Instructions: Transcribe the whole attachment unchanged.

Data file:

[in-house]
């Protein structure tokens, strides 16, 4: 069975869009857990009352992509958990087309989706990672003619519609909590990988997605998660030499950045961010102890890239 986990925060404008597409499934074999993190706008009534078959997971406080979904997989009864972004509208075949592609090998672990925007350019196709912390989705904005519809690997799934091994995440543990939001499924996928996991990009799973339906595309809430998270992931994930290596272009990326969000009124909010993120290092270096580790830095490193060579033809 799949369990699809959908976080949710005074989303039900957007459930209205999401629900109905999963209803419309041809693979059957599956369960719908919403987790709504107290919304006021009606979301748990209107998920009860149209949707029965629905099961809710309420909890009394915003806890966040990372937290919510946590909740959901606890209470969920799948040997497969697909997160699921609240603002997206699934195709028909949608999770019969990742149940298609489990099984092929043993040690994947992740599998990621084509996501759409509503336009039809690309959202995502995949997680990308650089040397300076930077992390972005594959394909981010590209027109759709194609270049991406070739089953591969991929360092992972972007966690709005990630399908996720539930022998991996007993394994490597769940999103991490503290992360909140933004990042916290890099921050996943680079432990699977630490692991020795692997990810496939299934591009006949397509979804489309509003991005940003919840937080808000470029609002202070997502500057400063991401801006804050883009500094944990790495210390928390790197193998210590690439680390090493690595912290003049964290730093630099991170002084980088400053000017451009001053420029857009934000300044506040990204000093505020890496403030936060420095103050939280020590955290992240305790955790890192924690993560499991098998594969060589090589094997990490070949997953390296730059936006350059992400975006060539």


[in-house]
């Protein structure tokens, strides 16, 4: 069975869009857990009352992509958990087309989706990672003619519609909590990988997605998660030499950045961010102890890239 986990925060404008597409499934074999993190706008009534078959997971406080979904997989009864972004509208075949592609090998672990925007350019196709912390989705904005519809690997799934091994995440543990939001499924996928996991990009799973339906595309809430998270992931994930290596272009990326969000009124909010993120290092270096580790830095490193060579033809 799949369990699809959908976080949710005074989303039900957007459930209205999401629900109905999963209803419309041809693979059957599956369960719908919403987790709504107290919304006021009606979301748990209107998920009860149209949707029965629905099961809710309420909890009394915003806890966040990372937290919510946590909740959901606890209470969920799948040997497969697909997160699921609240603002997206699934195709028909949608999770019969990742149940298609489990099984092929043993040690994947992740599998990621084509996501759409509503336009039809690309959202995502995949997680990308650089040397300076930077992390972005594959394909981010590209027109759709194609270049991406070739089953591969991929360092992972972007966690709005990630399908996720539930022998991996007993394994490597769940999103991490503290992360909140933004990042916290890099921050996943680079432990699977630490692991020795692997990810496939299934591009006949397509979804489309509003991005940003919840937080808000470029609002202070997502500057400063991401801006804050883009500094944990790495210390928390790197193998210590690439680390090493690595912290003049964290730093630099991170002084980088400053000017451009001053420029857009934000300044506040990204000093505020890496403030936060420095103050939280020590955290992240305790955790890192924690993560499991098998594969060589090589094997990490070949997953390296730059936006350059992400975006060539």